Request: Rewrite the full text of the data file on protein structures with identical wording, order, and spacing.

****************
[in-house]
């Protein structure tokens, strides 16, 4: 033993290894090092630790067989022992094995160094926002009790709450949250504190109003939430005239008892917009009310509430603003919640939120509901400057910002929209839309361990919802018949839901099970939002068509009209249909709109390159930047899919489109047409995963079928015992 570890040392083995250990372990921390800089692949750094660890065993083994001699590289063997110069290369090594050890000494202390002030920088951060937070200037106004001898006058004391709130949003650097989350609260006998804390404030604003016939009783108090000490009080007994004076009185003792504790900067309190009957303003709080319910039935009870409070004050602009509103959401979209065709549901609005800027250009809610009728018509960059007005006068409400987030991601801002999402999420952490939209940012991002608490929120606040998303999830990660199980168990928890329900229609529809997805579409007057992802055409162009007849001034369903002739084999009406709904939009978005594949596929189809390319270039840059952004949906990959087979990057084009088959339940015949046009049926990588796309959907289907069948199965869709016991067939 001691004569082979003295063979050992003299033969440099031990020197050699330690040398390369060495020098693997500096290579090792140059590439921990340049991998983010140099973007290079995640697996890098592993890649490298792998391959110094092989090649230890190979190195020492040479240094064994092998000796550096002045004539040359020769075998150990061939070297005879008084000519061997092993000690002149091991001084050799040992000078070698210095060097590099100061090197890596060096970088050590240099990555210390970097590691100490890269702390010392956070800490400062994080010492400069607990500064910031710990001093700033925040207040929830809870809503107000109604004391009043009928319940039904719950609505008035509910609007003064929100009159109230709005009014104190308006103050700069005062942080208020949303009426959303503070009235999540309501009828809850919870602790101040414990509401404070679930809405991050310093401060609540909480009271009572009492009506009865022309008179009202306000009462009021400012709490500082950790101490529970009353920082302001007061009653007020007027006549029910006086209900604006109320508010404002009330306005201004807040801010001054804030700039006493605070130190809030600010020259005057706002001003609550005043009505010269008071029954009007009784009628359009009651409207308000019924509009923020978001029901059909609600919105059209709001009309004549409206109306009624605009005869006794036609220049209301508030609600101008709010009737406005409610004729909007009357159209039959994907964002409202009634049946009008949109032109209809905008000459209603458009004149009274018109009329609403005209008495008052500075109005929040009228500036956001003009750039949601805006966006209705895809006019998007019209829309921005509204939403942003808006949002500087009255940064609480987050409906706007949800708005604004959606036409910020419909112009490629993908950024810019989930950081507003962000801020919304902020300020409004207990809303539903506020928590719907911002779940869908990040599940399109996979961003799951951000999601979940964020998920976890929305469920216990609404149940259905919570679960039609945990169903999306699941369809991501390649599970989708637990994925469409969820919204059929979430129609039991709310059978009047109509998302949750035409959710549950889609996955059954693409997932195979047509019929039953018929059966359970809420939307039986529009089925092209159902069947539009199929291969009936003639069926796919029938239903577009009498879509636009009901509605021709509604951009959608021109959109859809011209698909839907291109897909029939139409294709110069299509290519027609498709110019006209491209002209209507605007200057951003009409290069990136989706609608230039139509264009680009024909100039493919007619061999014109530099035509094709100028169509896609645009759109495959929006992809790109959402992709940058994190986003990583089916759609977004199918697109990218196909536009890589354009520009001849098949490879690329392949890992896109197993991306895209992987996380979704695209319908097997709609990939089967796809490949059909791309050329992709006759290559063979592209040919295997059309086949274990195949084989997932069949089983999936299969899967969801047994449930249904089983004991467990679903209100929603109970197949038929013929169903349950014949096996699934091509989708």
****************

[in-house]
């Protein structure tokens, strides 16, 4: 033993290894090092630790067989022992094995160094926002009790709450949250504190109003939430005239008892917009009310509430603003919640939120509901400057910002929209839309361990919802018949839901099970939002068509009209249909709109390159930047899919489109047409995963079928015992 570890040392083995250990372990921390800089692949750094660890065993083994001699590289063997110069290369090594050890000494202390002030920088951060937070200037106004001898006058004391709130949003650097989350609260006998804390404030604003016939009783108090000490009080007994004076009185003792504790900067309190009957303003709080319910039935009870409070004050602009509103959401979209065709549901609005800027250009809610009728018509960059007005006068409400987030991601801002999402999420952490939209940012991002608490929120606040998303999830990660199980168990928890329900229609529809997805579409007057992802055409162009007849001034369903002739084999009406709904939009978005594949596929189809390319270039840059952004949906990959087979990057084009088959339940015949046009049926990588796309959907289907069948199965869709016991067939 001691004569082979003295063979050992003299033969440099031990020197050699330690040398390369060495020098693997500096290579090792140059590439921990340049991998983010140099973007290079995640697996890098592993890649490298792998391959110094092989090649230890190979190195020492040479240094064994092998000796550096002045004539040359020769075998150990061939070297005879008084000519061997092993000690002149091991001084050799040992000078070698210095060097590099100061090197890596060096970088050590240099990555210390970097590691100490890269702390010392956070800490400062994080010492400069607990500064910031710990001093700033925040207040929830809870809503107000109604004391009043009928319940039904719950609505008035509910609007003064929100009159109230709005009014104190308006103050700069005062942080208020949303009426959303503070009235999540309501009828809850919870602790101040414990509401404070679930809405991050310093401060609540909480009271009572009492009506009865022309008179009202306000009462009021400012709490500082950790101490529970009353920082302001007061009653007020007027006549029910006086209900604006109320508010404002009330306005201004807040801010001054804030700039006493605070130190809030600010020259005057706002001003609550005043009505010269008071029954009007009784009628359009009651409207308000019924509009923020978001029901059909609600919105059209709001009309004549409206109306009624605009005869006794036609220049209301508030609600101008709010009737406005409610004729909007009357159209039959994907964002409202009634049946009008949109032109209809905008000459209603458009004149009274018109009329609403005209008495008052500075109005929040009228500036956001003009750039949601805006966006209705895809006019998007019209829309921005509204939403942003808006949002500087009255940064609480987050409906706007949800708005604004959606036409910020419909112009490629993908950024810019989930950081507003962000801020919304902020300020409004207990809303539903506020928590719907911002779940869908990040599940399109996979961003799951951000999601979940964020998920976890929305469920216990609404149940259905919570679960039609945990169903999306699941369809991501390649599970989708637990994925469409969820919204059929979430129609039991709310059978009047109509998302949750035409959710549950889609996955059954693409997932195979047509019929039953018929059966359970809420939307039986529009089925092209159902069947539009199929291969009936003639069926796919029938239903577009009498879509636009009901509605021709509604951009959608021109959109859809011209698909839907291109897909029939139409294709110069299509290519027609498709110019006209491209002209209507605007200057951003009409290069990136989706609608230039139509264009680009024909100039493919007619061999014109530099035509094709100028169509896609645009759109495959929006992809790109959402992709940058994190986003990583089916759609977004199918697109990218196909536009890589354009520009001849098949490879690329392949890992896109197993991306895209992987996380979704695209319908097997709609990939089967796809490949059909791309050329992709006759290559063979592209040919295997059309086949274990195949084989997932069949089983999936299969899967969801047994449930249904089983004991467990679903209100929603109970197949038929013929169903349950014949096996699934091509989708």